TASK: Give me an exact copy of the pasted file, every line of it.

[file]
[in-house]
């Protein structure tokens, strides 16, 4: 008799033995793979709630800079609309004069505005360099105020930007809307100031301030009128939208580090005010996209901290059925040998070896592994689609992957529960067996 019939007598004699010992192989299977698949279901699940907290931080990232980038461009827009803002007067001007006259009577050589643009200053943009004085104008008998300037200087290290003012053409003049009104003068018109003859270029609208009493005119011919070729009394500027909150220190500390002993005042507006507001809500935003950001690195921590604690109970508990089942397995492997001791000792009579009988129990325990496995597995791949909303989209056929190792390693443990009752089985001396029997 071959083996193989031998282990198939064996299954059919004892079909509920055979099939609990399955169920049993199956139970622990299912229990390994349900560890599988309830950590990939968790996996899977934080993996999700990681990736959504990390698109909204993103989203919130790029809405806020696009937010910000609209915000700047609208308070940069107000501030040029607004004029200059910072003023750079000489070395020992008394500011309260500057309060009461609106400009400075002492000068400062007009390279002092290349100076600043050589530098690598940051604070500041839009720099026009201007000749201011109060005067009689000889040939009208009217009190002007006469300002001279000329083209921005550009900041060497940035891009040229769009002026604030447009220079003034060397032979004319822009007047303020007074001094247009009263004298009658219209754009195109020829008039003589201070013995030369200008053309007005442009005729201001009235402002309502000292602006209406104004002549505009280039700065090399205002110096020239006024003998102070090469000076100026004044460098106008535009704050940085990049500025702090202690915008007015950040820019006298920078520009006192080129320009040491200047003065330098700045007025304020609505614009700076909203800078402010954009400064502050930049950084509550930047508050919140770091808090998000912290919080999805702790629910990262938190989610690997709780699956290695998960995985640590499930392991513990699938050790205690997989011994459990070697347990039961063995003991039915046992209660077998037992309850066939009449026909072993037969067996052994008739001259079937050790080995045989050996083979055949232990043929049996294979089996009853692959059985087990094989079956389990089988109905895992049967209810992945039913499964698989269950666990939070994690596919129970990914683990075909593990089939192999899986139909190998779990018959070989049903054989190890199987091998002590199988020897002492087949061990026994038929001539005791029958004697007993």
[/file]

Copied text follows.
[in-house]
């Protein structure tokens, strides 16, 4: 008799033995793979709630800079609309004069505005360099105020930007809307100031301030009128939208580090005010996209901290059925040998070896592994689609992957529960067996 019939007598004699010992192989299977698949279901699940907290931080990232980038461009827009803002007067001007006259009577050589643009200053943009004085104008008998300037200087290290003012053409003049009104003068018109003859270029609208009493005119011919070729009394500027909150220190500390002993005042507006507001809500935003950001690195921590604690109970508990089942397995492997001791000792009579009988129990325990496995597995791949909303989209056929190792390693443990009752089985001396029997 071959083996193989031998282990198939064996299954059919004892079909509920055979099939609990399955169920049993199956139970622990299912229990390994349900560890599988309830950590990939968790996996899977934080993996999700990681990736959504990390698109909204993103989203919130790029809405806020696009937010910000609209915000700047609208308070940069107000501030040029607004004029200059910072003023750079000489070395020992008394500011309260500057309060009461609106400009400075002492000068400062007009390279002092290349100076600043050589530098690598940051604070500041839009720099026009201007000749201011109060005067009689000889040939009208009217009190002007006469300002001279000329083209921005550009900041060497940035891009040229769009002026604030447009220079003034060397032979004319822009007047303020007074001094247009009263004298009658219209754009195109020829008039003589201070013995030369200008053309007005442009005729201001009235402002309502000292602006209406104004002549505009280039700065090399205002110096020239006024003998102070090469000076100026004044460098106008535009704050940085990049500025702090202690915008007015950040820019006298920078520009006192080129320009040491200047003065330098700045007025304020609505614009700076909203800078402010954009400064502050930049950084509550930047508050919140770091808090998000912290919080999805702790629910990262938190989610690997709780699956290695998960995985640590499930392991513990699938050790205690997989011994459990070697347990039961063995003991039915046992209660077998037992309850066939009449026909072993037969067996052994008739001259079937050790080995045989050996083979055949232990043929049996294979089996009853692959059985087990094989079956389990089988109905895992049967209810992945039913499964698989269950666990939070994690596919129970990914683990075909593990089939192999899986139909190998779990018959070989049903054989190890199987091998002590199988020897002492087949061990026994038929001539005791029958004697007993």